On July 23, 1992, Governor Michael N. Castle, signed the Victims Bill of Rights into law. This law mandates that victims are informed about the criminal process and extends notification and participation rights to them. The statute was amended by the 137th General Assembly and Governor Thomas R. Carper signed and made law, new requirements to the Victims Bill of Rights on July 16, 1993.
THE LAW PROVIDES THAT YOU SHOULD BE NOTIFIED OF THE FOLLOWING:
- How criminal case go through the system.
- After a defendant is released on bail including the amount of bail and any conditions.
- Court events, possible plea agreements, outcome of the case, projected prison release dates and any sentence modification.
- If the conviction is reversed on appeal.
- Parole and pardon hearing dates, early release to community based on programs or if the offender escapes from a correctional facility.
- Procedures to be followed if the offender threatens or intimidates you.
- Services available for victims of crime.
VICTIM SERVICE ORGANIZATIONS
Most crime victims suffer from distress and/or confusion after victimization and experience difficulty dealing with the criminal justice system. These programs provide a wide range of services to help you during this time.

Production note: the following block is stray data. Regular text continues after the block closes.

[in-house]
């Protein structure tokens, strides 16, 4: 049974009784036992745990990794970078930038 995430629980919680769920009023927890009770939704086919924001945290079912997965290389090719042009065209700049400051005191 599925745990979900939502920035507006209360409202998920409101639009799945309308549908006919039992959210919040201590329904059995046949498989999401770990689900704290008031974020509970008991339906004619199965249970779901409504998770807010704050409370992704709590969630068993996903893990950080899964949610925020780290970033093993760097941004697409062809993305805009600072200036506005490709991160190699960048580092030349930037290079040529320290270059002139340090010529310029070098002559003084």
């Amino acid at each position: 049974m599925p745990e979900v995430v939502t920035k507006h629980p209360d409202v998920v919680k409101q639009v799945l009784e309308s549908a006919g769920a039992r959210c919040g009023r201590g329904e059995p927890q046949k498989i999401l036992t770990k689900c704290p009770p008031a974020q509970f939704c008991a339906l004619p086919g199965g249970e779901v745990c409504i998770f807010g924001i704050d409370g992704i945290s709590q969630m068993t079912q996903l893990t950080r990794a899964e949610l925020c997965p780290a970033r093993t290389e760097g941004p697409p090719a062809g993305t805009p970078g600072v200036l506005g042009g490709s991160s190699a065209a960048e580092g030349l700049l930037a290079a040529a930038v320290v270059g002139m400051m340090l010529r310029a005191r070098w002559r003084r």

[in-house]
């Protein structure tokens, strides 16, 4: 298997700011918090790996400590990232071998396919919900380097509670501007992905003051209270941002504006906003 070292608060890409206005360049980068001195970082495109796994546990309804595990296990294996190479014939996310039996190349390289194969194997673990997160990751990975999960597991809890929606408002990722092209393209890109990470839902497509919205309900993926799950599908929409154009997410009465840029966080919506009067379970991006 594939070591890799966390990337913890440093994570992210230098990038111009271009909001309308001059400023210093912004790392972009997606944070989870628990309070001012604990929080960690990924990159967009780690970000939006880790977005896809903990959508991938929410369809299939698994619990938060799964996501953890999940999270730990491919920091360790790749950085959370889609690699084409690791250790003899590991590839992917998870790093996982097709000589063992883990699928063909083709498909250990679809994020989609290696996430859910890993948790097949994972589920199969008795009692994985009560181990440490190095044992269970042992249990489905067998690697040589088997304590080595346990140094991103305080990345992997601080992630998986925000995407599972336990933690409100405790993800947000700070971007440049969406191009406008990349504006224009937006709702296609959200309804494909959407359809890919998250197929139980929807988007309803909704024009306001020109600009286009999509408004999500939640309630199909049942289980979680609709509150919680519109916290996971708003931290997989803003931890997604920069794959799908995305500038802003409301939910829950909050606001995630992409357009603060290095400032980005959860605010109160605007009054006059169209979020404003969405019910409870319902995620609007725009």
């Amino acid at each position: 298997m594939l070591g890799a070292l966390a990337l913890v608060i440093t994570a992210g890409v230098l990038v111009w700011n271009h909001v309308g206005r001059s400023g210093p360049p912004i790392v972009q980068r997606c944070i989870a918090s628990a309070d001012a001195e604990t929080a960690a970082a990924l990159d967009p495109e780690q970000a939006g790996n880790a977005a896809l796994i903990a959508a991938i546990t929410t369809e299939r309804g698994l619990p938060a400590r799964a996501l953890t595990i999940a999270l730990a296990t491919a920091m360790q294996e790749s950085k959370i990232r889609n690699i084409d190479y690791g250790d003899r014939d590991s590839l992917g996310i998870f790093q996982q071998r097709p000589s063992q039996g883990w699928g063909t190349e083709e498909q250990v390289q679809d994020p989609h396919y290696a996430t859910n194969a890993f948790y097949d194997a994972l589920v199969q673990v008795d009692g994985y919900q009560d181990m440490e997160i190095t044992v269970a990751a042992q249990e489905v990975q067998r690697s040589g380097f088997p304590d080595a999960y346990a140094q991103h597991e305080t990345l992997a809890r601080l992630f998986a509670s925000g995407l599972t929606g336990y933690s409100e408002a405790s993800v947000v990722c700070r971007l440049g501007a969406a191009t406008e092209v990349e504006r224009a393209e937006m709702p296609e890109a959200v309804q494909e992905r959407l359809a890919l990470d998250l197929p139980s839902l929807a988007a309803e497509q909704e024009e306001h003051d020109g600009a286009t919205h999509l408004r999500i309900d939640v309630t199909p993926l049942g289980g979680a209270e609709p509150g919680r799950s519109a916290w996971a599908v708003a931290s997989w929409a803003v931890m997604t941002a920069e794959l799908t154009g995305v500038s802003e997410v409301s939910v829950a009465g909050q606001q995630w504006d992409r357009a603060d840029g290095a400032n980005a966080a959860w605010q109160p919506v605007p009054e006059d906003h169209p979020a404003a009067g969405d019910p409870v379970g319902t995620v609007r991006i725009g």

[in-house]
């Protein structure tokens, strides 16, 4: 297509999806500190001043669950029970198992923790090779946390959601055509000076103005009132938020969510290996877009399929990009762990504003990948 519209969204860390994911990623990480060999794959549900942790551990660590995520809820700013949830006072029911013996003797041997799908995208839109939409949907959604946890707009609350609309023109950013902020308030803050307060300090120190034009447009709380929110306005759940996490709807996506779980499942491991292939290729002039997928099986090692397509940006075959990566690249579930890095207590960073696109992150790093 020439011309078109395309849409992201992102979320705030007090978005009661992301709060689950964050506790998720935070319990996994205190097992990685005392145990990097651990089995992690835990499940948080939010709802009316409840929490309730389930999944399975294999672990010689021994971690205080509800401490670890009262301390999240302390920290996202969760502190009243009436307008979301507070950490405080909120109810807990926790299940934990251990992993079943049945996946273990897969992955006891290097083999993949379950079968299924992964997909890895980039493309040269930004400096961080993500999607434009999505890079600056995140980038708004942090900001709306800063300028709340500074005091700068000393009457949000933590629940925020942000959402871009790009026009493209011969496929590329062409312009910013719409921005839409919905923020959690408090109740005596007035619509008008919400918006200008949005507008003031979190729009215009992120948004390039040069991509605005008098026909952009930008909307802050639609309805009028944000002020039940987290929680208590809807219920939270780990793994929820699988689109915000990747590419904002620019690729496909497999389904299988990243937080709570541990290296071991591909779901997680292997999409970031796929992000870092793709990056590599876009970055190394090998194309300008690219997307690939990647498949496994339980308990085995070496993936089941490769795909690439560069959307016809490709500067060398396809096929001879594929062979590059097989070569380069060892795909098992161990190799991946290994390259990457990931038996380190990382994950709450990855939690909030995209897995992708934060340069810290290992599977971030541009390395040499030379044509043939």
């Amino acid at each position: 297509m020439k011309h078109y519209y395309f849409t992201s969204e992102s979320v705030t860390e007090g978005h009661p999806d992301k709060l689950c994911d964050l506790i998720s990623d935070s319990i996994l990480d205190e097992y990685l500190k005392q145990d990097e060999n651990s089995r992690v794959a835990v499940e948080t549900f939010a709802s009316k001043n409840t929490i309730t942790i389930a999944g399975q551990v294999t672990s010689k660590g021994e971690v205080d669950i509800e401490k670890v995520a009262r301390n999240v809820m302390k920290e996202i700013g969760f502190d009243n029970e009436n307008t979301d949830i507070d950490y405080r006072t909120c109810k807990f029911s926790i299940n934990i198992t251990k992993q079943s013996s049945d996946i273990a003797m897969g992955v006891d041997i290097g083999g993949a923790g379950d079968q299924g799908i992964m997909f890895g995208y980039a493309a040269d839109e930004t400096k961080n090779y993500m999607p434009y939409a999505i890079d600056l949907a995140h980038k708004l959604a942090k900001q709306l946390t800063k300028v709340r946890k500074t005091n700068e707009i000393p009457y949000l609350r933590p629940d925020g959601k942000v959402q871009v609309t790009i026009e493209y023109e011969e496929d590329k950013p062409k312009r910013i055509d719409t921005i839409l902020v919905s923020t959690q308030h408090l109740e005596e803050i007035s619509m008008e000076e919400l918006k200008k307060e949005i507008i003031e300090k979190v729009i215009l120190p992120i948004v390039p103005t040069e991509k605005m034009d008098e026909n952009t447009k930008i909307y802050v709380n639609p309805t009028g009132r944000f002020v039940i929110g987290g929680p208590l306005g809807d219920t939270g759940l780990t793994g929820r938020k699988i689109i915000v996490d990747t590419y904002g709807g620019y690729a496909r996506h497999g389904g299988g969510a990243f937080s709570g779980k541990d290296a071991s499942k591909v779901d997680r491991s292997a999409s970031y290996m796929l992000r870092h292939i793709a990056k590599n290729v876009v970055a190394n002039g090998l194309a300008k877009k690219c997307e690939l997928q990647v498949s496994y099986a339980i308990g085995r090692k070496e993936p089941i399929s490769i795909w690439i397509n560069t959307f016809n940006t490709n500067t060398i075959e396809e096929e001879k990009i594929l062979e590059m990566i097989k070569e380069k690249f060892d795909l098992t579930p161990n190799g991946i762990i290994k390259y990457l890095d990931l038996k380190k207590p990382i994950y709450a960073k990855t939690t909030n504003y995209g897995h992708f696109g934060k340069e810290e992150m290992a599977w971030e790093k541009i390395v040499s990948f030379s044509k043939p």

To help crime victims, these programs usually provide victim advocacy, crisis intervention, information about the case, referrals to social/community resources, assistance in filing Victims Compensation Assistance Program forms, help with understanding the criminal justice system, and court accompaniment
Delaware has a Victim's Bill of Rights which entitles you to be notified of and participate in all major phases of the criminal case process. You will be notified of the progress of the case in which you are the victim. This booklet will help you better understand what is happening in court by telling you the meaning of court terms you may not know. It also gives you other information you may find helpful.
Delaware has established a Victims Compensation Assistance Program to assist innocent victims of violent crime who suffer personal injury (bodily harm or extreme mental suffering). The Board does not compensate victims for stolen or damaged property. You may be eligible for financial assistance. If you would like an application or for more information, contact the Victims Compensation Assistance Program at 255-1770.
NOTE: YOU MUST FILE WITHIN ONE (1) YEAR OF THE CRIME TO BE CONSIDERED FOR ASSISTANCE.
If you have had property stolen and the police recover it, the police will keep the property as evidence until after the trial.